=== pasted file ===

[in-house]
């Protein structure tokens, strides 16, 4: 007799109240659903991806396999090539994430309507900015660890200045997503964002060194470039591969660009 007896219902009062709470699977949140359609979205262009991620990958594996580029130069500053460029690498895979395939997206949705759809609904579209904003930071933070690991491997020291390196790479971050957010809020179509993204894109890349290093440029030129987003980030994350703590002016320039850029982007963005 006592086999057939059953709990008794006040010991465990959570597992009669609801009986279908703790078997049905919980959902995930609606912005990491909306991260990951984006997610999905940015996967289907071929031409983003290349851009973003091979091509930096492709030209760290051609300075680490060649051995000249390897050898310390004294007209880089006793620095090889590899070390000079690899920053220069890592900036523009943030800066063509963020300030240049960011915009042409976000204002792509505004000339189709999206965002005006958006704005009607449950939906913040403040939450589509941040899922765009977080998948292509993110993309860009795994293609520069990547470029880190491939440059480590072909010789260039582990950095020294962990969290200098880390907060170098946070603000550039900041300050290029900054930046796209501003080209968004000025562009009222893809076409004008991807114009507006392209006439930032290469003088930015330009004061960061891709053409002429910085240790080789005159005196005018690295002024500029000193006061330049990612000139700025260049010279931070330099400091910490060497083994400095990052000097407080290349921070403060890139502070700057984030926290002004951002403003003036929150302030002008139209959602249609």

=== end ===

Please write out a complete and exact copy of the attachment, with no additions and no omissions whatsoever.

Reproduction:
[in-house]
């Protein structure tokens, strides 16, 4: 007799109240659903991806396999090539994430309507900015660890200045997503964002060194470039591969660009 007896219902009062709470699977949140359609979205262009991620990958594996580029130069500053460029690498895979395939997206949705759809609904579209904003930071933070690991491997020291390196790479971050957010809020179509993204894109890349290093440029030129987003980030994350703590002016320039850029982007963005 006592086999057939059953709990008794006040010991465990959570597992009669609801009986279908703790078997049905919980959902995930609606912005990491909306991260990951984006997610999905940015996967289907071929031409983003290349851009973003091979091509930096492709030209760290051609300075680490060649051995000249390897050898310390004294007209880089006793620095090889590899070390000079690899920053220069890592900036523009943030800066063509963020300030240049960011915009042409976000204002792509505004000339189709999206965002005006958006704005009607449950939906913040403040939450589509941040899922765009977080998948292509993110993309860009795994293609520069990547470029880190491939440059480590072909010789260039582990950095020294962990969290200098880390907060170098946070603000550039900041300050290029900054930046796209501003080209968004000025562009009222893809076409004008991807114009507006392209006439930032290469003088930015330009004061960061891709053409002429910085240790080789005159005196005018690295002024500029000193006061330049990612000139700025260049010279931070330099400091910490060497083994400095990052000097407080290349921070403060890139502070700057984030926290002004951002403003003036929150302030002008139209959602249609």